|1||I Have The Moon, You Have The Internet||8:02|
|2||Everybody's Got To Learn Sometime||6:51|
|4||Yesterday And Today||10:08|
|5||The More That I Do||8:36|
|KOMPAKT CD 72||The Field||Yesterday And Today (CD, Album)||Kompakt||KOMPAKT CD 72||Germany||2009|
|87033-2||The Field||Yesterday And Today (CD, Album, Promo)||Anti-||87033-2||US||2009|
|KOMPAKT CD 72||The Field||Yesterday And Today (CDr, Album, Promo)||Kompakt||KOMPAKT CD 72||Germany||2009|
|OTLCD-1231||The Field||Yesterday And Today (CD, Album)||Octave Lab||OTLCD-1231||Japan||2009|
|87033-2||The Field||Yesterday And Today (CD, Album)||Anti-||87033-2||US||2009|
Yesterday and Today is the second album by The Field following his critically acclaimed debut From Here We Go Sublime Featuring 6 new tracks, Kompakt stated that the album is "more organic than its predecessor. The album also has a guest appearance by Battles drummer John Stanier on its title track. Everybody's Got to Learn Sometime" is a Korgis cover.
Double gatefold sleeve bearing a sticker that states 'This record includes a free CD version of the album inside, Support vinyl!' The CD comes in a transparent PVC wallet, and bears the matrix number KOMCD72. Catalogue number appears as 'KOMPAKT 193' on gatefold, but 'KOM 193' on centre labels and in run-out grooves.
Yesterday and Today is the self-titled debut studio album by American hard rock/heavy metal band Yesterday and Today, released in 1976 through London Records. 25 Hours a Day" (Alves, Meniketti, Leonard Haze) – 3:39. Game Playing Woman" (Meniketti, Kennemore, Haze) – 5:23.
Yesterday and Today is the second studio album by Swedish electronic music producer Axel Willner under his alias The Field, released by Kompakt on 26 May 2009. The follow-up to his critically acclaimed debut From Here We Go Sublime, Yesterday and Today was recorded in one week in a deserted school on a Swedish island. The More That I Do" was released as the album's lead single on 24 April 2009.
Only 1 left in stock (more on the way). Only 2 left in stock (more on the way). On paper, "Yesterday And Today" sounds like another probable barn burner (with John Stanier of Battles on drums), but it actually plays out much more gently, with the usual short wisps and impeccable programming wafting to a gentle crescendo before Stanier adds some crisp crackling and a few good rushes.
I think for most people, the biggest hurdle to jump over on Yesterday & Today is its pacing. Beginning with I Have The Moon, You Have The Internet, which is essentially nothing more than an 8-minute long intro, and then immediately curve balling into a lethargic cover of James Warren’s Everybody’s Got To Learn Sometimes was perhaps not the best way to go about introducing your audience to the follow-up of your white-hot, critically-lauded debut.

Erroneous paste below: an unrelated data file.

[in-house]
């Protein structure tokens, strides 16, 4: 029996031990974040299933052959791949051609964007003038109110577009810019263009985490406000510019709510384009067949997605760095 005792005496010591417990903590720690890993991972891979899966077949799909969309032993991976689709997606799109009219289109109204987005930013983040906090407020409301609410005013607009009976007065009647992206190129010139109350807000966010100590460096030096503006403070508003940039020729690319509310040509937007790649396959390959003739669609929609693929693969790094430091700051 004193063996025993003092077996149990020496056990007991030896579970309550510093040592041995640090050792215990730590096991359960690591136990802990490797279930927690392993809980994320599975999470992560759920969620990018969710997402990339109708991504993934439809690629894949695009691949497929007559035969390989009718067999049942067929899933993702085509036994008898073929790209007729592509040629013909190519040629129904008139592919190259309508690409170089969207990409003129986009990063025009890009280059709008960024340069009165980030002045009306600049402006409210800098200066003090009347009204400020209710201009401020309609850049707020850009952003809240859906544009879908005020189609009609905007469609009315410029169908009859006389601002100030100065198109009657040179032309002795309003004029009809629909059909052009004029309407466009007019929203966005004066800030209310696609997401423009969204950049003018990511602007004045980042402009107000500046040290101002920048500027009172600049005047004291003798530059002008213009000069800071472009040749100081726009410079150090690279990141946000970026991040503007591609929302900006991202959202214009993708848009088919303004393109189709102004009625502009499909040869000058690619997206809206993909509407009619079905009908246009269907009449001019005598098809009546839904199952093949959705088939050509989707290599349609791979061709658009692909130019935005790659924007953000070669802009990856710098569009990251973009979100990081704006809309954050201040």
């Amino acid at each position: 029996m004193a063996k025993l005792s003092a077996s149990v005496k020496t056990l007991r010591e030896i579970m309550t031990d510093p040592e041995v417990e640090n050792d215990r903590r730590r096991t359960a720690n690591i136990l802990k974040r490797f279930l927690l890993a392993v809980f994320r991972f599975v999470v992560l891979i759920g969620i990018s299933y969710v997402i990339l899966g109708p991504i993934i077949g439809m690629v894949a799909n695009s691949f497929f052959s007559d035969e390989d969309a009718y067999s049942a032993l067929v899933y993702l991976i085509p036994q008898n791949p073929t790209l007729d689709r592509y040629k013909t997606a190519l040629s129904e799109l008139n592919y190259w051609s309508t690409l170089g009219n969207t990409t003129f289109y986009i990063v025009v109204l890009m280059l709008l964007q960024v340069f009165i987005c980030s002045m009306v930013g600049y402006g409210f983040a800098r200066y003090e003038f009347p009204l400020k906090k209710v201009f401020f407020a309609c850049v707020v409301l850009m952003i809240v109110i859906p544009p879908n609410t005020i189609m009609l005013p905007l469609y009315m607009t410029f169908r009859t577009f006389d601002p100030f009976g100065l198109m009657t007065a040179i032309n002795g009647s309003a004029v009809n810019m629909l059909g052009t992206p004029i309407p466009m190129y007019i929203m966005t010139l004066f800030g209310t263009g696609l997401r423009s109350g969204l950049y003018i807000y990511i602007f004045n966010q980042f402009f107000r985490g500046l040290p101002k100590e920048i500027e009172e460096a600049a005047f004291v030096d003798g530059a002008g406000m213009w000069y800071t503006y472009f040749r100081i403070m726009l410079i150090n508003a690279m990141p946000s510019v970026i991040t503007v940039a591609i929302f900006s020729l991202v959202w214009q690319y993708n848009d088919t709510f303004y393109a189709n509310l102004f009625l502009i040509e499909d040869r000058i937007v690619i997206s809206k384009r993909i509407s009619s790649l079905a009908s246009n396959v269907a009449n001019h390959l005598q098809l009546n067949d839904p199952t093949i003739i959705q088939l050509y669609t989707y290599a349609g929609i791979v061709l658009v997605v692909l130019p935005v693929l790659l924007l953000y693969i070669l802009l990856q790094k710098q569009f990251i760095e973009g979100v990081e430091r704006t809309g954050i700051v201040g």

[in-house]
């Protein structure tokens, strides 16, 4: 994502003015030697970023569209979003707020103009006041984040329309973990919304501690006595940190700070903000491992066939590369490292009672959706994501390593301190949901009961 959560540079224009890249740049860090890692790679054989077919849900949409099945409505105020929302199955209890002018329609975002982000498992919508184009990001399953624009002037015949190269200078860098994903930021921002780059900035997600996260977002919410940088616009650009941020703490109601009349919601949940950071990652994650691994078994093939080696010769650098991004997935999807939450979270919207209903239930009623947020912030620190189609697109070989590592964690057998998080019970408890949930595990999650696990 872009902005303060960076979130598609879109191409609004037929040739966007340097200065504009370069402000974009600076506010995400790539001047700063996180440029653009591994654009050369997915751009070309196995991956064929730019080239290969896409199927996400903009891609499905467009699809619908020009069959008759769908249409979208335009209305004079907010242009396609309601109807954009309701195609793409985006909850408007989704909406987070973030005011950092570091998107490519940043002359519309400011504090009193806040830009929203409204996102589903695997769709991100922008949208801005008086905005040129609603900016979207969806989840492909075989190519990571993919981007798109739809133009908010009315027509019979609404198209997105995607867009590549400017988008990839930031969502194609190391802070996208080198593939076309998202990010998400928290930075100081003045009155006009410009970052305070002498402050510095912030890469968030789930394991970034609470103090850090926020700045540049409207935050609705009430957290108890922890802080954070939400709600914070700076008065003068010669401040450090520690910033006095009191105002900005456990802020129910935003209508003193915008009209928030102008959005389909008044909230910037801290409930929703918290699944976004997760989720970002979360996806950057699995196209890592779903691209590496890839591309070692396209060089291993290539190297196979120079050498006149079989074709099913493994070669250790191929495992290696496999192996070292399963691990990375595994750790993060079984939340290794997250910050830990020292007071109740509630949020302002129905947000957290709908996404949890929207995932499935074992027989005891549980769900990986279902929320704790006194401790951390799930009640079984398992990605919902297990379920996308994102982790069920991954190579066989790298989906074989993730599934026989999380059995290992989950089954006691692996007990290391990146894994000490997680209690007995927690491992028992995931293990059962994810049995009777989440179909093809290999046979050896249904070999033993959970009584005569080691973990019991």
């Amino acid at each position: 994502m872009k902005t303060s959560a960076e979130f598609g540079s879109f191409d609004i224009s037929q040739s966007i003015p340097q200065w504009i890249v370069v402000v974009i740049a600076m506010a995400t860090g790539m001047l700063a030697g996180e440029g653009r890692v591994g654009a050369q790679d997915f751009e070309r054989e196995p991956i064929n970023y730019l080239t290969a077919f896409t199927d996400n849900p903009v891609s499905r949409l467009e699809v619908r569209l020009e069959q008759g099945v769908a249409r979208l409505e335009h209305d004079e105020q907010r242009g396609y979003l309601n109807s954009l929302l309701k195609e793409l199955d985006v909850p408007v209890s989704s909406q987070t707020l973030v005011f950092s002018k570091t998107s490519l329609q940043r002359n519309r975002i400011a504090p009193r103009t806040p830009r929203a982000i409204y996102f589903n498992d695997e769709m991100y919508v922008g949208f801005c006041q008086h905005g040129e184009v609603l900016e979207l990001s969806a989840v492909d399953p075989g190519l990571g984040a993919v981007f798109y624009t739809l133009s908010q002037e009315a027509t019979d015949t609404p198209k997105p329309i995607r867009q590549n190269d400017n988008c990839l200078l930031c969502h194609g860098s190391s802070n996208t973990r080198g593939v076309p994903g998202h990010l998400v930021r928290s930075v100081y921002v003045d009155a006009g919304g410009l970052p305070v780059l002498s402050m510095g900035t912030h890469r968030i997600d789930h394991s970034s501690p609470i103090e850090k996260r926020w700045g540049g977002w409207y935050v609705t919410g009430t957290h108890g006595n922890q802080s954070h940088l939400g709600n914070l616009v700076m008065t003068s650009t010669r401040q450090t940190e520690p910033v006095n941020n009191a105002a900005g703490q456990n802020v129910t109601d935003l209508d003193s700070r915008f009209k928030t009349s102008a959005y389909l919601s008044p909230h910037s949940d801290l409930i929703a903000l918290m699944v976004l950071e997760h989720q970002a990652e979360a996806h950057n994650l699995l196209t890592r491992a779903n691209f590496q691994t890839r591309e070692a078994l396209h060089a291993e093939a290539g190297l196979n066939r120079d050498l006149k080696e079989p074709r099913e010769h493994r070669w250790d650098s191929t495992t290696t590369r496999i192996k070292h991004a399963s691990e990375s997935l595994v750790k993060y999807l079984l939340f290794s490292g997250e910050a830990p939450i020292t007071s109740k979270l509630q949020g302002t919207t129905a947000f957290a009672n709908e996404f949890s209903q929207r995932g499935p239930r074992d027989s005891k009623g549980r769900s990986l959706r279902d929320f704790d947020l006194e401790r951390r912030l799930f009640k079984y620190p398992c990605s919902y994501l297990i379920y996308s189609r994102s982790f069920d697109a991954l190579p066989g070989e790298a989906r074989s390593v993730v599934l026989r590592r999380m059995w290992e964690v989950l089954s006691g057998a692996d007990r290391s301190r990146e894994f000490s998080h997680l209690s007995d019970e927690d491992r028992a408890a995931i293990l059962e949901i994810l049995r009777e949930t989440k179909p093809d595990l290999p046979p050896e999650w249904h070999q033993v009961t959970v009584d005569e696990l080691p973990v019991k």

The Field follows his breakout album with one that splits the difference between more of the same and new ideas. As with any artist whose singular sound wins an admirable cross-section of hearts- especially in a time when fewer niche artists are rewarded with attention from outside their scene- it's hard to envy Axel Willner as he follows his debut, the 2007 breakout From Here We Go Sublime. Offer a complete revamp of his paradoxically -dense mix of ambient and trance? He'd be accused of selling out his smitten fanbase
Along with Gui Boratto's Chromophobia, Swedish producer Axel Willner's From Here We Go Sublime was one of two high-watermark releases for Kompakt in 2007. Though not a break with Sublime's sample-dominated mesmerism, the resulting album, Yesterday & Today, sees Willner exploring more complicated textures and sonic terrain, invoking classic krautrock and kosmische along with his Gas-sy ambient-techno. One listen to Yesterday's closer, "Sequenced," and you'll no doubt hear a thick arpeggiated synth melody right out of Deep Red before the track retreats into an almost Balearic coda. Featuring six tracks, Yesterday and Today has been described by Kompakt as "more organic than its predecessor